Soliciting Thoughts & Feedback for Community Meeting on Introduction to Programming

Taliesin Love Smith ts14hh at
Tue Apr 5 15:12:42 UTC 2016

Hi Alan,
This is a great idea, especially for MDes students who might have more
experience with front-end scripting or visual design.

I have ventured down the road to learn to program many times! I still
haven't thrown-in the towel, but have accepted that I will never be a whiz
:-) I've read books, done courses, and even built a web-site using the
python-based django framework. I am very comfortable with code, but still
don't feel like a programmer :-)

Like any new skill, it takes a lot of practice to get good. For novices,
understanding how to transfer from basic stuff to more complex stuff is
important. There's often a gap - the easy stuff is dead easy and the next
step really hangs newbies up.

A fundamental skill in programming is trouble shooting. Developing strong
trouble shooting techniques is required in order to understand what the
programmer is telling the code to do. Something on this topic might be
really useful.

Nowadays, no one can contribute to an open source project without
understanding version control, so that might be a useful (but separate)
topic as well for a novice.

Related to version control and open source does a novice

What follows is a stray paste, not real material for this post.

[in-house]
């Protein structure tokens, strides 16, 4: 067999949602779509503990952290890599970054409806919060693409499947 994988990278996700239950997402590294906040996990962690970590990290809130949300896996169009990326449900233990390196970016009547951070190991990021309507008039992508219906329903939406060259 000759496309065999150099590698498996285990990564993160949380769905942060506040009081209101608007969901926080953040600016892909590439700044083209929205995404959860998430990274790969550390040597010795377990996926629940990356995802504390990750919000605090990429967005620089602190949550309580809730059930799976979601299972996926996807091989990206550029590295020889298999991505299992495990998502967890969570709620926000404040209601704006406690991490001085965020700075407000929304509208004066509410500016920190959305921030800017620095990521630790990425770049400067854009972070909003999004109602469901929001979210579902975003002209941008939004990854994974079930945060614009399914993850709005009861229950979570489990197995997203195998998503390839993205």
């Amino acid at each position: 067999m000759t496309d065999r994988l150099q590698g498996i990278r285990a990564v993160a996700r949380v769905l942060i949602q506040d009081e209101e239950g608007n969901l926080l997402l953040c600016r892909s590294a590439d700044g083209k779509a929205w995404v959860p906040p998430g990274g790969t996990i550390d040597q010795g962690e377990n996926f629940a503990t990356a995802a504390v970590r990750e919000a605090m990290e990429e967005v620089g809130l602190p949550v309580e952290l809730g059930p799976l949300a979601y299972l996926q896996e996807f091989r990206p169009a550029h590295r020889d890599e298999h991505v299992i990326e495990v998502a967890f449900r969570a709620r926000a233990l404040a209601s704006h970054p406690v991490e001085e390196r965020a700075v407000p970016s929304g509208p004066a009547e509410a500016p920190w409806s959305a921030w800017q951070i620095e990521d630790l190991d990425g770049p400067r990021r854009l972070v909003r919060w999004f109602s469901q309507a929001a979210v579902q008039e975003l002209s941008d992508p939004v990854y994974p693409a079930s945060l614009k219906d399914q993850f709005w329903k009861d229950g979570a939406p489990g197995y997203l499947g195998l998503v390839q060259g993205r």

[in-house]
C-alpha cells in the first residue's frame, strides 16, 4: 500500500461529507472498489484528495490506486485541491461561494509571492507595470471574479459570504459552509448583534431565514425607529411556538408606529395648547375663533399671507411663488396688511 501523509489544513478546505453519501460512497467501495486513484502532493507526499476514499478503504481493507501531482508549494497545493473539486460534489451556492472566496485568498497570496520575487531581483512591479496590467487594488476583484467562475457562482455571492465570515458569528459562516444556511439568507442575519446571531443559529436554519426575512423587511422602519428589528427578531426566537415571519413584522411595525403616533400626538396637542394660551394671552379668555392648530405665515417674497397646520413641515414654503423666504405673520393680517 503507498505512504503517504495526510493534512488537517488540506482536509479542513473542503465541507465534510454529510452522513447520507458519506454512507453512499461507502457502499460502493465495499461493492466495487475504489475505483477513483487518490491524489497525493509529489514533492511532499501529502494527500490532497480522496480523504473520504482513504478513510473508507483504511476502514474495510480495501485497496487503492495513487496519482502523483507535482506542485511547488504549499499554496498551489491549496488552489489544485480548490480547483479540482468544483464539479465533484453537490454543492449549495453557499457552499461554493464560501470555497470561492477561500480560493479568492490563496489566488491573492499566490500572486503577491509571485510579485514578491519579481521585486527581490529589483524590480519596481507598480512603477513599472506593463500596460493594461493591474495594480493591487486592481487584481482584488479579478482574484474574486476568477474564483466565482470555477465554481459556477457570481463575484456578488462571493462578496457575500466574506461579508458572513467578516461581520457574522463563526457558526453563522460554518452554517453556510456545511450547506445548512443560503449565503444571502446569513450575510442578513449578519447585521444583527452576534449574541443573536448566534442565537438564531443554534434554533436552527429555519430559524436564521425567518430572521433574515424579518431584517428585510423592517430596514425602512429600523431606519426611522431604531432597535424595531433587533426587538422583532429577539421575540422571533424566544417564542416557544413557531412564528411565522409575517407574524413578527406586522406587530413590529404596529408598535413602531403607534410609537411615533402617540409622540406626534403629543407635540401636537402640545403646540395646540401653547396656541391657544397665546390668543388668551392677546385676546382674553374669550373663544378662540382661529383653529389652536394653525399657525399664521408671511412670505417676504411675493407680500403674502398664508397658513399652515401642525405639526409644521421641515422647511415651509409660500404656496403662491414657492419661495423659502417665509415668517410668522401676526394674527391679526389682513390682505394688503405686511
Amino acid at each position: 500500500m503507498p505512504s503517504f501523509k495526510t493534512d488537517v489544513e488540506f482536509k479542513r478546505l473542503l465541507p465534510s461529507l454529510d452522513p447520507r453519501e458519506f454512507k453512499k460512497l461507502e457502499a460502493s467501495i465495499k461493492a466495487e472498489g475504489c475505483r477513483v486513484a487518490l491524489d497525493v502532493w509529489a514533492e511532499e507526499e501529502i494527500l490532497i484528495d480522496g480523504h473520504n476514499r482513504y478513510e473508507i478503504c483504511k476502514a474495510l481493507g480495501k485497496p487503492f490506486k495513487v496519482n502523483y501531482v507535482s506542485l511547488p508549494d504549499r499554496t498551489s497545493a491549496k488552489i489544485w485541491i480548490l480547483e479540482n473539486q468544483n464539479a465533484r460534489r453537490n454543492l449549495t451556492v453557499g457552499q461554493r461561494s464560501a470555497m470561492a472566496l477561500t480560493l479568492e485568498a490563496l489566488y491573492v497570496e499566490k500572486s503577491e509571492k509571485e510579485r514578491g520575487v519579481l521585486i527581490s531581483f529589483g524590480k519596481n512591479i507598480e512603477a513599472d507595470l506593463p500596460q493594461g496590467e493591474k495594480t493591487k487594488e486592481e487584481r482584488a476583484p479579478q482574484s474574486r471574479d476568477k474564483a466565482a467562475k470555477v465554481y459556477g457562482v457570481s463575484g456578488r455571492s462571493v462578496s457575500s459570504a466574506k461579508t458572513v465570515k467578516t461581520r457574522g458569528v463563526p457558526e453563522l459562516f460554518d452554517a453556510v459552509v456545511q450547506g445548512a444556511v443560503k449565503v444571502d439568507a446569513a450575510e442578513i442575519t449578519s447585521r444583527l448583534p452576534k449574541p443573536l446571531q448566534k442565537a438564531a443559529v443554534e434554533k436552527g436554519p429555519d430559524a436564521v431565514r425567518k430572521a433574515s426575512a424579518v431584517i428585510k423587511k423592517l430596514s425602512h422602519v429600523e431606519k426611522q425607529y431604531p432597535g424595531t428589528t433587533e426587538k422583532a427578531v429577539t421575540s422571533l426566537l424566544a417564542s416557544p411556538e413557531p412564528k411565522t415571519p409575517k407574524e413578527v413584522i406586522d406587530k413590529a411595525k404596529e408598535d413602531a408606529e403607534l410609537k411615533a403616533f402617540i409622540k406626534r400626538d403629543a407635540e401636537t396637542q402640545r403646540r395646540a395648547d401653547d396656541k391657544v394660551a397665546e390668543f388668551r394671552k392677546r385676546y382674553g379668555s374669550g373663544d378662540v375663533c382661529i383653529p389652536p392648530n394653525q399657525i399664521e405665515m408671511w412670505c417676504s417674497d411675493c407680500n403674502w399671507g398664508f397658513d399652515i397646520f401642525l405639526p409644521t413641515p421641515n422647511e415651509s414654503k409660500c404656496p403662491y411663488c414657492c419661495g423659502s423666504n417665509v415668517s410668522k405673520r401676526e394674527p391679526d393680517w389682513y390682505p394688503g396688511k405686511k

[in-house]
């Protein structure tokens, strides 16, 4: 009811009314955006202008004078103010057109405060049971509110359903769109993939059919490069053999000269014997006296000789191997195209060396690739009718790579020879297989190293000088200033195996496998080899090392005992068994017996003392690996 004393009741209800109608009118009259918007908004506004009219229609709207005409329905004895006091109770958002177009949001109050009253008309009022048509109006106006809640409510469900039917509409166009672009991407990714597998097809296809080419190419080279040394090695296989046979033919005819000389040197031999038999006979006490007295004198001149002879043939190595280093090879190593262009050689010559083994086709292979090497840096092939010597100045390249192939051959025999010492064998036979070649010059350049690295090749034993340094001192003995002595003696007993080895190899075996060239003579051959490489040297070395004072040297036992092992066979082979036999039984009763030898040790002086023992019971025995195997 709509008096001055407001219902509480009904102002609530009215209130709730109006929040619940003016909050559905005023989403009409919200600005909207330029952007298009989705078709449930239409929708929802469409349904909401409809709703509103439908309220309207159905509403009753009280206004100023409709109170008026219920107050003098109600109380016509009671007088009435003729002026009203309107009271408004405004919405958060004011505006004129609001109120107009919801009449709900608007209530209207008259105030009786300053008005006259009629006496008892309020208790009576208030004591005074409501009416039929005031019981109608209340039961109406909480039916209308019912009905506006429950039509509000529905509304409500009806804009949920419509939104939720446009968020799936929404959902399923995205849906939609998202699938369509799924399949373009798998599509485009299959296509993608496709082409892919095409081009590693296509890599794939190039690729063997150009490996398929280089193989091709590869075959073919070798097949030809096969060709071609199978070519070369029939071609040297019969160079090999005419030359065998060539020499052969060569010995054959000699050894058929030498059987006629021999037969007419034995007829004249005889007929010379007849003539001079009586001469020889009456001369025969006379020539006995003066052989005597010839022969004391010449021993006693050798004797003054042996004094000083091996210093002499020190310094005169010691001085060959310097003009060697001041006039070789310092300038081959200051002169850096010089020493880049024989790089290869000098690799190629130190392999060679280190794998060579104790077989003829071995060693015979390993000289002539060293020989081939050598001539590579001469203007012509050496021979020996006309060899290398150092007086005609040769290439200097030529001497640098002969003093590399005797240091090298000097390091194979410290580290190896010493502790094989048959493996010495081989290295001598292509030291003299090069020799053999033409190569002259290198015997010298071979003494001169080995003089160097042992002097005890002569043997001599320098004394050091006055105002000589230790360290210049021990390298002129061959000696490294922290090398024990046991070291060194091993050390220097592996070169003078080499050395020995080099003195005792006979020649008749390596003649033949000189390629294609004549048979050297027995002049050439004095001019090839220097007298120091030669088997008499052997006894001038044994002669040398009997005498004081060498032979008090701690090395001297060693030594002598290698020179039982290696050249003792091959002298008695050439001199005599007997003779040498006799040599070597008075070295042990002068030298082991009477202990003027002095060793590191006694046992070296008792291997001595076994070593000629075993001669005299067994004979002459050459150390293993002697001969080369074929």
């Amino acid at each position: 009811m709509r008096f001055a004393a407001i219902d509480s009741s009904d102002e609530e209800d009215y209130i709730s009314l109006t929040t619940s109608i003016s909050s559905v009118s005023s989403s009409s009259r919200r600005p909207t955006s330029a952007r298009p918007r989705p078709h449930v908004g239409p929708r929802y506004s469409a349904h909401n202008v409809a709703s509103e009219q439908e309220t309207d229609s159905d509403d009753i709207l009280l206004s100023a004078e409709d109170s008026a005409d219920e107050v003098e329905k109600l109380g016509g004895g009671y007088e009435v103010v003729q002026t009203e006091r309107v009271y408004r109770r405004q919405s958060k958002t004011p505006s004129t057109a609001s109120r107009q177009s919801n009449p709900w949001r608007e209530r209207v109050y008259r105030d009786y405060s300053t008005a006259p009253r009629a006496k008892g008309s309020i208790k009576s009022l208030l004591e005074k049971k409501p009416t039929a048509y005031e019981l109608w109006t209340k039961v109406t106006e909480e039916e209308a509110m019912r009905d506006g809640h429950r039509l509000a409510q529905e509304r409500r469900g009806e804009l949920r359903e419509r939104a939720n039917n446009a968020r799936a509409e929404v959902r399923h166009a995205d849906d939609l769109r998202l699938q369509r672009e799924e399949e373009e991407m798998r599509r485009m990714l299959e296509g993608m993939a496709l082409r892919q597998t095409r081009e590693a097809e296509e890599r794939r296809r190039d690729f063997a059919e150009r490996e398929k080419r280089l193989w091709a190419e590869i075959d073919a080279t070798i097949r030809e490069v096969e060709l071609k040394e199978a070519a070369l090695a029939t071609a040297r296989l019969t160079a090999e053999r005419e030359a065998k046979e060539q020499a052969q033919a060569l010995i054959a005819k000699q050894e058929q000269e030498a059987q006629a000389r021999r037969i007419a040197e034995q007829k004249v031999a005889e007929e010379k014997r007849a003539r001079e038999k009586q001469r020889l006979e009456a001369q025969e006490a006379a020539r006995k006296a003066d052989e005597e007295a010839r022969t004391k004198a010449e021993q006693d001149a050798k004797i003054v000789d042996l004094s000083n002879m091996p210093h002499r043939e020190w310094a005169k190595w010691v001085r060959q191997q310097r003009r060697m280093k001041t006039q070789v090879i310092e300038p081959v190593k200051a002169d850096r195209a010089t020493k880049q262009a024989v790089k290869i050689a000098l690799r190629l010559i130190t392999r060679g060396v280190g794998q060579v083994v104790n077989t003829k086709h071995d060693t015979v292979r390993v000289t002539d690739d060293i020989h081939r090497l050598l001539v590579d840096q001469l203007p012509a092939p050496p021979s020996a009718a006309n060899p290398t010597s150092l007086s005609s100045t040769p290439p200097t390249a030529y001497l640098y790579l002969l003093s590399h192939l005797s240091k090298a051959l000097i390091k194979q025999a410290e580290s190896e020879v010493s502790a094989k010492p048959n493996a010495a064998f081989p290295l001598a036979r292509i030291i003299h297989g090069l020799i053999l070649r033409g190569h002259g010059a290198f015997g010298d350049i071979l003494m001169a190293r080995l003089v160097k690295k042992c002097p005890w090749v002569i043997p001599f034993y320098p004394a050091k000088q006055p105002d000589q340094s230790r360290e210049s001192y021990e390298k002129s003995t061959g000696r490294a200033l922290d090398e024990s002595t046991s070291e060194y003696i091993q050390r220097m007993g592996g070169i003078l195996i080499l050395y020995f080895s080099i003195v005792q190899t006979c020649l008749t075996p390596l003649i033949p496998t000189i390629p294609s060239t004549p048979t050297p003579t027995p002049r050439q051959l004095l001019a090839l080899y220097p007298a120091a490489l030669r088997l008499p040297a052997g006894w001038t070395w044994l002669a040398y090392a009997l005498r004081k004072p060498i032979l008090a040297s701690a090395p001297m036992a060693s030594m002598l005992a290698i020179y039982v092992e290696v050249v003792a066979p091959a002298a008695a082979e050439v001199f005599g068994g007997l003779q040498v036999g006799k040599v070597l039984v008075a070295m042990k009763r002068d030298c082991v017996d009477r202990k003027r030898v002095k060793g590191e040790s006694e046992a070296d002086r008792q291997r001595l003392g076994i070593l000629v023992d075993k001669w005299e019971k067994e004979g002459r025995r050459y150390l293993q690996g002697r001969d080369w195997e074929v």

introduce herself (or himself) to an open source project that s/he is
interested in contributing to.

Unfortunately, I will be traveling on May 4th, but I will be in Toronto for
the end of Grad Ex and the the beginning of the MDes Grad Extra. I'll check
in with you to see how it went and what the next plans are.


On Tue, Apr 5, 2016 at 12:06 PM, Harnum, Alan <aharnum at> wrote:

> Hi Fluid folks,
> Some months back we were discussing possible community workshops and I
> floated up “Introduction to Programming” as a topic – this received some
> interest and we’ve now scheduled it for May 4, which means I need to decide
> what to do for it. :)
> So I’d like to throw a few questions out to the community before I start
> down any road and throw the following questions out to anyone interested in
> this topic:
>    1. What are the big or small questions you have about computer
>    programming? These can be conceptual, historical, practical, psychological,
>    whatever.
>    2. Are you interested in doing some hands-on activities? I was
>    thinking it might be fun to do some live programming as a group.
>    3. If you’ve gone through any kind of “introduction to programming”
>    material before and found it weird, alienating or otherwise negative, what
>    was it that you think created that experience?
> I’d like this to be fun and informative (within the constraint of the time
> the community meeting gives us), and people’s opinions would be very
> helpful.
> *E *aharnum at <//aharnum at>
> 100 McCaul Street, Toronto, Canada, M5T 1W1
> <>
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